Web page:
In “The Singapore River thematic zone” (the Geographical Journal, 2002) Savage et al explore the concepts of sustainable tourism and examine the viability of sustainable thematic zones as a strategy to an urban tourism environment in urban destinations such as Singapore. Taking Singapore River as a research site, undertaking a land use plot along the Singapore River, surveying and interviewing with different groups of people, the authors analyse that as a thematic zone, Singapore River fulfill the environmental, economic, social, and cultural facets of sustainable tourism.
In spite of the sustainable developments in some respects, the authors also show that some drawbacks and limitations exist in sustainable tourism. When considering the ecological, economic, social and cultural dimensions, sustainable urban tourism is multifaceted and different criteria apply. Savage et al emphasize the need to incorporate a comprehensive range of these dimensions in considering sustainable urban tourism. Theoretically, it is difficult to attain sustainable tourism because the tradeoffs in one area may offset the success in another. The authors provide Singapore River as an example in two ways.
First, the ecological goal of maintaining Singapore River clean is attained by sacrificing the very social, cultural and economic life of characteristic riverine activities. Second, continued economic growth at the river by tourism leads to a gradual displacement of traditional cultural activities and social communities. Therefore, it is necessary to take a holistic view on the subject in order to gauge the sustainability of urban tourism development. The authors also note that continual reassessment is required in the issue of sustainability and sustainability can never be said to have been achieved.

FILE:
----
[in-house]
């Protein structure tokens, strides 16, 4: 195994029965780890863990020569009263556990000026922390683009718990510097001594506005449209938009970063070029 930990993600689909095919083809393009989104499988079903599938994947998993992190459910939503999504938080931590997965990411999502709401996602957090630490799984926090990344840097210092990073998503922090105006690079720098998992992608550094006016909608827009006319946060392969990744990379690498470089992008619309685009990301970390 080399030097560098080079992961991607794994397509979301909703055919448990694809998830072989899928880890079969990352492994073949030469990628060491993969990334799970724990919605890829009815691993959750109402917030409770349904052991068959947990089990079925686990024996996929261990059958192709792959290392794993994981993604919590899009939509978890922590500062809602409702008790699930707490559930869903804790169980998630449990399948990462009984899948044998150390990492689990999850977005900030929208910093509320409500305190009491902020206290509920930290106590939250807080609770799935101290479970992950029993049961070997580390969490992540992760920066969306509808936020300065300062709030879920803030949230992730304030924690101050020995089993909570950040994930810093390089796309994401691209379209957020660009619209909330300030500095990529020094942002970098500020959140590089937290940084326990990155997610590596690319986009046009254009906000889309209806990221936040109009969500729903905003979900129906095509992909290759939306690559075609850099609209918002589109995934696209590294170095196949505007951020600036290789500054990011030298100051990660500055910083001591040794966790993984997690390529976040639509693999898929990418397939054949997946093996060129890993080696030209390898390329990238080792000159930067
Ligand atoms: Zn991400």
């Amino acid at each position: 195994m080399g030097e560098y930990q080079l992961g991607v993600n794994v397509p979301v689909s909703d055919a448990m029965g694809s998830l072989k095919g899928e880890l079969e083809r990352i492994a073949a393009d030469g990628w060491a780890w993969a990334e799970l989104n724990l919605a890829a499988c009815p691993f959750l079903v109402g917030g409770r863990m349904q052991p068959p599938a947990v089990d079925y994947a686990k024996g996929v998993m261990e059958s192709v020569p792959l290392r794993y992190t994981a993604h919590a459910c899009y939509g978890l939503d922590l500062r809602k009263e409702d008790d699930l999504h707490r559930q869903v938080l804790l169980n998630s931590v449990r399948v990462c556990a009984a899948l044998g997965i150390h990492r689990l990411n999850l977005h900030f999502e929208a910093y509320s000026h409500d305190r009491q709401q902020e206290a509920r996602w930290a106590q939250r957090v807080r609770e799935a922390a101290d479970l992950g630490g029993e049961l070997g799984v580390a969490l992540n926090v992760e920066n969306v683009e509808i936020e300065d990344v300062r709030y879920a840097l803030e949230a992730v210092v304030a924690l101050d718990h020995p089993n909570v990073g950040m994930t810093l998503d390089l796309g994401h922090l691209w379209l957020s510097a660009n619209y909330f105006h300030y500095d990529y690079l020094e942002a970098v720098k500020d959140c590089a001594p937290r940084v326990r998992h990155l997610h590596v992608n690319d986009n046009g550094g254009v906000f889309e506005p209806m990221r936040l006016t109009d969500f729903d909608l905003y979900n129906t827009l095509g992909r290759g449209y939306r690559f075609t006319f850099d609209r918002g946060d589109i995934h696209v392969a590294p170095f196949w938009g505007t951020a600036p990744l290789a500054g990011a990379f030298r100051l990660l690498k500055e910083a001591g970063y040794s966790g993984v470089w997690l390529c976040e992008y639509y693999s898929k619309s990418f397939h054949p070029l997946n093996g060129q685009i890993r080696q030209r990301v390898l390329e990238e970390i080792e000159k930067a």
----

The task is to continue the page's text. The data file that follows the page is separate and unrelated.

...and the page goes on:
In terms of policy implications, the Singapore River thematic zone offers a viable strategy in urban tourism, catering to multiple interests. However, some problems like the fear that Singapore River is becoming an elitist landscape and displacing the original vernacular landscapes and populations must be monitored over time. Therefore, specific policies are crucial to ensure that the River’s unique characteristics are not erased by modernization and tourism if Singapore is to have a sustainable urban tourism program.
Nonetheless, it is the citizens in the cities and countries that preserve the uniqueness of their cultural landscapes and preserve the diversity of their natural habits. Hence, the authors conclude that the attractiveness becomes automatically sustainable when societies respect for their own cultural identity and heritage and thematic zones are an effective way to ensure that the ecological and cultural uniqueness remain the fountainheads for a sustainable tourist industry.